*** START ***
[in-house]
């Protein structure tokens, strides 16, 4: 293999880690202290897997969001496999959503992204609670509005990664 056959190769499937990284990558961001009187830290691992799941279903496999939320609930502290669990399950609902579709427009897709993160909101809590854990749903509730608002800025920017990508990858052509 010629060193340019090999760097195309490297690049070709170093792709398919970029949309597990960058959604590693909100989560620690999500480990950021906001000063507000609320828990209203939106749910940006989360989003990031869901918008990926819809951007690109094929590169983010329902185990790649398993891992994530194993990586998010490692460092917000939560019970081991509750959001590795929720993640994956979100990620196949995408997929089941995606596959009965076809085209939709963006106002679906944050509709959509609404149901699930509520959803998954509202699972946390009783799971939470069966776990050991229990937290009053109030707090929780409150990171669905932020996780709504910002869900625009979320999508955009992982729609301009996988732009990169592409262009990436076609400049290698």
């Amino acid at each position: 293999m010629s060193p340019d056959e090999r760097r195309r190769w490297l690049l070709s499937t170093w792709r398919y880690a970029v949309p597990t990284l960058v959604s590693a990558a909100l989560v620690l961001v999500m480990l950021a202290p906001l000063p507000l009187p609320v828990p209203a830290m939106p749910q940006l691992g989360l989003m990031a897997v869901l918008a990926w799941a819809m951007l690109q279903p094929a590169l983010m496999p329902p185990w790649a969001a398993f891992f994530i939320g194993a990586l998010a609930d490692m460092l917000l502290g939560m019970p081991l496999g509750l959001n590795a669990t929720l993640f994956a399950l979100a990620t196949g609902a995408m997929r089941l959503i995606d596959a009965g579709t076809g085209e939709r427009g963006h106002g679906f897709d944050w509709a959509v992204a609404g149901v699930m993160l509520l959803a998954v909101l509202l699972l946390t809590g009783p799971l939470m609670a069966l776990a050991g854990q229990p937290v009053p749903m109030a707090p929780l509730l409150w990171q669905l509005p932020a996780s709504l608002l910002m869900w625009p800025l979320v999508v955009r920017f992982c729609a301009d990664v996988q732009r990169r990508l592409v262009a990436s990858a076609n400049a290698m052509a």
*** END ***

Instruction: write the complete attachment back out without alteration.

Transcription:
[in-house]
């Protein structure tokens, strides 16, 4: 293999880690202290897997969001496999959503992204609670509005990664 056959190769499937990284990558961001009187830290691992799941279903496999939320609930502290669990399950609902579709427009897709993160909101809590854990749903509730608002800025920017990508990858052509 010629060193340019090999760097195309490297690049070709170093792709398919970029949309597990960058959604590693909100989560620690999500480990950021906001000063507000609320828990209203939106749910940006989360989003990031869901918008990926819809951007690109094929590169983010329902185990790649398993891992994530194993990586998010490692460092917000939560019970081991509750959001590795929720993640994956979100990620196949995408997929089941995606596959009965076809085209939709963006106002679906944050509709959509609404149901699930509520959803998954509202699972946390009783799971939470069966776990050991229990937290009053109030707090929780409150990171669905932020996780709504910002869900625009979320999508955009992982729609301009996988732009990169592409262009990436076609400049290698």
């Amino acid at each position: 293999m010629s060193p340019d056959e090999r760097r195309r190769w490297l690049l070709s499937t170093w792709r398919y880690a970029v949309p597990t990284l960058v959604s590693a990558a909100l989560v620690l961001v999500m480990l950021a202290p906001l000063p507000l009187p609320v828990p209203a830290m939106p749910q940006l691992g989360l989003m990031a897997v869901l918008a990926w799941a819809m951007l690109q279903p094929a590169l983010m496999p329902p185990w790649a969001a398993f891992f994530i939320g194993a990586l998010a609930d490692m460092l917000l502290g939560m019970p081991l496999g509750l959001n590795a669990t929720l993640f994956a399950l979100a990620t196949g609902a995408m997929r089941l959503i995606d596959a009965g579709t076809g085209e939709r427009g963006h106002g679906f897709d944050w509709a959509v992204a609404g149901v699930m993160l509520l959803a998954v909101l509202l699972l946390t809590g009783p799971l939470m609670a069966l776990a050991g854990q229990p937290v009053p749903m109030a707090p929780l509730l409150w990171q669905l509005p932020a996780s709504l608002l910002m869900w625009p800025l979320v999508v955009r920017f992982c729609a301009d990664v996988q732009r990169r990508l592409v262009a990436s990858a076609n400049a290698m052509a």